Time for desperate measures

Lees deze post in het Nederlands. This post is part of a series. Start reading here!


So, where were we? Oh, right, my skin has been misbehaving for years, I have tried a tremendous amount of creams and finally, in agreement with my physician, I drastically changed my diet three months ago. Now my skin is better moisturised, but my eczema is still really severe and my desperation even more so. Glad to have cleared that up… But yeah… damn… what now?

Back to the hospital once again. After a long journey, during which my dermatologist continued to be hopeful over and over again, in vain I might add, he finally caved and agreed we could not continue like this. So, he started suggesting other options.

I heard about it… nobody talks about these things in my world… but there are always… Options.

Though no one managed to develop a treatment method that actually cures eczema, symptom suppressing medication is available. Or to be more precise, immune suppressing medication. Because, in fact, eczema is nothing more than a side effect of an immune system that takes its job significantly more serious than necessary. But since the immune system is unbelievably complex, and because it influences processes all over your body, it’s hard to develop a drug that effectively suppresses eczema without it having dangerous side effects.

See, again with these stupid trade-offs

For example, I have been taking antihistamines for a long time to keep my allergic reaction under control. Although this drug has very little side effects, the effect is way too superficial to really do anything against eczema. Of course, there are also less innocent drugs that work much deeper into the immune system, but these come with serious side effects. The most prescribed are Prednisone, Cyclosporine (Neoral®), Azathioprine (Imuran®), Mycophenolic acid (Myfortic® and Cellcept®) or Methotrexate.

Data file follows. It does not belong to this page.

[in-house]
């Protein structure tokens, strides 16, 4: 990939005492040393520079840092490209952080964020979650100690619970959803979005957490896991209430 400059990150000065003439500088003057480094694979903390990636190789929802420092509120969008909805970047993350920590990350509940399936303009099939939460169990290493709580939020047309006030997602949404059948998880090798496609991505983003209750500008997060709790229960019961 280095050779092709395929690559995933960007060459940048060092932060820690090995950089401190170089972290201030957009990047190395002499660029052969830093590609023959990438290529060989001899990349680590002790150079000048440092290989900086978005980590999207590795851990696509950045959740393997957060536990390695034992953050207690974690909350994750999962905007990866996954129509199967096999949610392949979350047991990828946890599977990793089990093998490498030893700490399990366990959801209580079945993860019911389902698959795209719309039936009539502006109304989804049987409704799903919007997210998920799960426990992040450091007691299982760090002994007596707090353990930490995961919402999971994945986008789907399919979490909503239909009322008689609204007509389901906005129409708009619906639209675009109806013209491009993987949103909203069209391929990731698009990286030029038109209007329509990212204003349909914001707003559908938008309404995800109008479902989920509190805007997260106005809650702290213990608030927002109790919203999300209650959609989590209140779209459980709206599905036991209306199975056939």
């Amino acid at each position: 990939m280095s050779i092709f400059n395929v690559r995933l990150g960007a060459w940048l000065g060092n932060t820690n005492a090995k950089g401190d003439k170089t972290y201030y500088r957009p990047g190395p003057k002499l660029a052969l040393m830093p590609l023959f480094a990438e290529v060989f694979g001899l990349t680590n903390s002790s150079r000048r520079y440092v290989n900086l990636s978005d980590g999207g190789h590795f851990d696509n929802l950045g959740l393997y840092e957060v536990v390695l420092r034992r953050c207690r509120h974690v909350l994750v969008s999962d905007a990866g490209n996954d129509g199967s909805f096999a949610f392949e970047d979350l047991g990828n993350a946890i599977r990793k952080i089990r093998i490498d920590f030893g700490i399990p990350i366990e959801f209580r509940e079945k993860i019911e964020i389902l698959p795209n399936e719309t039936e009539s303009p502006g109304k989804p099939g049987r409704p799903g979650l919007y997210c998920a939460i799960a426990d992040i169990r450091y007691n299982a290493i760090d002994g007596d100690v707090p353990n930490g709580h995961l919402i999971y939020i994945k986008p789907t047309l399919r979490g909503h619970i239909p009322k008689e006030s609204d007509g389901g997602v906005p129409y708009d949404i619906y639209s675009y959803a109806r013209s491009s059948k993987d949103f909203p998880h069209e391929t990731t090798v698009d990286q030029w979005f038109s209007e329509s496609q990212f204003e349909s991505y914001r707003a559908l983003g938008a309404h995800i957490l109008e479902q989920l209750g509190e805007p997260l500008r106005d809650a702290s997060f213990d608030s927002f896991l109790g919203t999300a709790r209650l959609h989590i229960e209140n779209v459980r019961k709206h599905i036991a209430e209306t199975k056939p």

My dermatologist gave me two options: Cyclosporine and Methotrexate. Cyclosporine is a drug that works quite fast, but you can only take it for a limited amount of time. Methotrexate takes a bit longer to be effective, but in theory I could take it as long as needed. Both medications are terrifyingly poisonous. To give you an idea, these are the most common side effects:

Cyclosporine: High blood pressure; fluid retention; headaches; muscle pain; increased risk of infections, which could lead to fever, flu, coughing, sore throat, severe shortness of breath and tinea; a light tremor in the hands; stomach and intestinal problems like, nausea, vomiting or diarrhea; risk of liver and/or kidney damage; increased hair growth, especially in the face; burning sensations of the skin; inflamed and bleeding gums.

Methotrexate (MTX): Upset stomach and intestinal problems, like nausea and vomiting, or diarrhea; gastrointestinal inflammation; headaches; rash; slight hair loss; increased risk of infections, like flu, UTI, pneumonia, tinea; disturbed blood supply; shortness of breath and coughing; risk of liver damage.

Shit… these are no Smarties…

You can imagine I was not jumping on the chance to take these. Choosing to take medication like this is a serious decision and I did not want to do it unless really necessary. So, I kept having doubts… for a Really Long Time. I had taken the flyers home months before and had read them numerous times. Again, and again, I decided that my symptoms were not serious enough, that I could wait it out, that my skin would probably improve in the summer, that my diet would hopefully be enough… and time after time, I sank away deeper and got more convinced that the time was right for desperate measures.

So, with a heavy heart, I called the hospital. My blood got tested, my urine inspected and my lungs photographed. Everything seemed in order, so I could start if I wanted to. After a lot of deliberation, I decided to choose Methotrexate. With a small voice, I asked my questions about side effects and interaction with my diet and other medication to the pharmacist. And with a big sigh and lots of hugs from my partners, I took the first dose.

Down it went…
On good luck.


Curious how this ends? Continue reading here!
Picture by Hanne Kause.

 

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